March 30, 1865: Beecher wants to go to Charleston

Preparing to raise the old flag at Fort Sumter

The prominent abolitionist Henry Ward Beecher is anxious to go to Charleston for the planned celebration of the recapture of Fort Sumter. It’s a big occasion, and he seems a bit impatient with the Secretary of War for not getting right on the arrangements — surely Stanton doesn’t have anything more pressing to do.

Official Records:


BROOKLYN, March 30, 1865.
(Received 1 p. m.)
EDWIN M. STANTON, Secretary of War:

There is a profound feeling about Charleston celebration. It grows daily. It is a grand national event. Many eminent men desire to see this greatest occurrence of their lives. Could not a passenger steamer under direction of Collector Draper be allowed to go?

H. W. BEECHER.

***************************************

BROOKLYN, March 30, 1865.
(Received 10. 40 p. m .)
Honorable EDWIN M. STANTON, Secretary of War:

Have received no word. I am at a loss to know what arrangements to make and for what date. Can I take some of my family? A. A. Low, president of New York Chamber of Commerce, wishes to go with his wife. He is one of our first citizens, and early and late energetic for Union, with hand, heart, and purse.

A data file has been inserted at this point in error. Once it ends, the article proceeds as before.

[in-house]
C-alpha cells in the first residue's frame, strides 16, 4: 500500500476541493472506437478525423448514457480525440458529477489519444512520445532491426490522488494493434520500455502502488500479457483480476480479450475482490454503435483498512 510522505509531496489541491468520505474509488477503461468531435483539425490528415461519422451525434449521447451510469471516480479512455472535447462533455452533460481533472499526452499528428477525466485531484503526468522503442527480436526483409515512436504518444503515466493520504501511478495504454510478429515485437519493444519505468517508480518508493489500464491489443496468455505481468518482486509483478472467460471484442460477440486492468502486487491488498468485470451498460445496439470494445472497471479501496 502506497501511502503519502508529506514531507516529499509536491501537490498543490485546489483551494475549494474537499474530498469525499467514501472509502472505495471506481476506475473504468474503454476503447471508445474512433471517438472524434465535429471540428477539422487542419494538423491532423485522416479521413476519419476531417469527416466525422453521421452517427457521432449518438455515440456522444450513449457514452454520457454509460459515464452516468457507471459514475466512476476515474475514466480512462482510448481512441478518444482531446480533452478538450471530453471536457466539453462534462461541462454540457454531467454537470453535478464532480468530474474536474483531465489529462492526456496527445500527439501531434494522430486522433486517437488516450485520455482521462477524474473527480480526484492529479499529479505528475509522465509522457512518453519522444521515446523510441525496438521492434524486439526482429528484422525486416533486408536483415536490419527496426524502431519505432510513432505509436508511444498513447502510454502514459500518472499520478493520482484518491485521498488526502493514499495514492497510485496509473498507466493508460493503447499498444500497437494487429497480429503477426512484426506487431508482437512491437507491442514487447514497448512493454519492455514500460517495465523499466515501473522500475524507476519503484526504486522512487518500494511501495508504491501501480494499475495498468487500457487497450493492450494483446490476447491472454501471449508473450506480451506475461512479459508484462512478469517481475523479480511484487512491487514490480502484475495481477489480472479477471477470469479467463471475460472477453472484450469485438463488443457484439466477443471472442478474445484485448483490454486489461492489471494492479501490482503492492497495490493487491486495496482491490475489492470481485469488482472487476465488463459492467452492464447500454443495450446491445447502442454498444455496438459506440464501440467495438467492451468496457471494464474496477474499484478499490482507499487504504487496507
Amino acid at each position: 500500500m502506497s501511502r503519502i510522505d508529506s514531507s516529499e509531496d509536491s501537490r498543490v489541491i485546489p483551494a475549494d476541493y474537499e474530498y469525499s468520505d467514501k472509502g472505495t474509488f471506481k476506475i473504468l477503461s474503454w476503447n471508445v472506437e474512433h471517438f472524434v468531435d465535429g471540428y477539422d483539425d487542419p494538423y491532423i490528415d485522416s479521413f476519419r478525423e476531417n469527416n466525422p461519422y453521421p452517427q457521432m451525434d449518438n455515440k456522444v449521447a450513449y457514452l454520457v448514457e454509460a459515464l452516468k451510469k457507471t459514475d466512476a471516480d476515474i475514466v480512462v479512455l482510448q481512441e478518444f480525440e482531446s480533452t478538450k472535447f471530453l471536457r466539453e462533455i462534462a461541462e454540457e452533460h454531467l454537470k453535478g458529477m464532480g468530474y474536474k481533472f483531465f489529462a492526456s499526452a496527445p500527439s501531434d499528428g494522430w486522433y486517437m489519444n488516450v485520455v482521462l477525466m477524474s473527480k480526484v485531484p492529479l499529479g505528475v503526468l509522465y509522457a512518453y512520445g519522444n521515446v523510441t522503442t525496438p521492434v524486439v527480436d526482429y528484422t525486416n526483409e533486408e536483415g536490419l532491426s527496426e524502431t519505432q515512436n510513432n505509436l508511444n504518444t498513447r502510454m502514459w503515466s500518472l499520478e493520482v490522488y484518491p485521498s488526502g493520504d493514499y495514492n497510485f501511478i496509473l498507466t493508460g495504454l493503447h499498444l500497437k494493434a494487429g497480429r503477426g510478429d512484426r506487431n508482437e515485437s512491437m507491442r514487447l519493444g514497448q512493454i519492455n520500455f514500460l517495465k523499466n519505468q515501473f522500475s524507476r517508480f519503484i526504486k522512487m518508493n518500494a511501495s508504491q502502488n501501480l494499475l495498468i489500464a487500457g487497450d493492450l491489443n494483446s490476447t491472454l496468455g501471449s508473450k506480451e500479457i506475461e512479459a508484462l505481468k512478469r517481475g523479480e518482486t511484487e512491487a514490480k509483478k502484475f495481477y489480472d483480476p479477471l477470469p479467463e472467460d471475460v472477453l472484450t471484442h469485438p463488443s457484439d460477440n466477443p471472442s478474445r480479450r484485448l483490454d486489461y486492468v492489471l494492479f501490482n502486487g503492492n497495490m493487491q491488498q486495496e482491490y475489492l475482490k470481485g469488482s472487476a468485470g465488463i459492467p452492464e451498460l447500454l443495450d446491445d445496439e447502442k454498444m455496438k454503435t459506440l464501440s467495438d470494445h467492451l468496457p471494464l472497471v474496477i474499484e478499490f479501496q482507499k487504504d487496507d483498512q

H. W. BEECHER.
WAR DEPARTMENT,
Washington, City, March 30, 1865.

*******************************************

Rev. HENRY WARD BEECHER, Brooklyn, N. Y.:

In conference with General Anderson final arrangements for the celebration of Fort Sumter were concluded yesterday.

First. The Steamer Argo, will sail with General Anderson and yourself from New York on Friday, the 7th of April.

Second. Your family can accompany you.

Third. Tickets for you and for them will be forwarded by mail to-day.

Fourth. Mr. Low and wife can accompany you, and tickets for them will be sent with yours.

Fifth. I expect to join you at Fortress Monroe if it be possible to leave here.

Sixth. The arrangements and ceremonies will be directed by General Gillmore.

I will write you more at length.
EDWIN M. STANTON.

This entry was posted in Abolitionism, Abolitionists, Charleston, Henry Ward Beecher, South Carolina. Bookmark the permalink.

Leave a Reply

Your email address will not be published. Required fields are marked *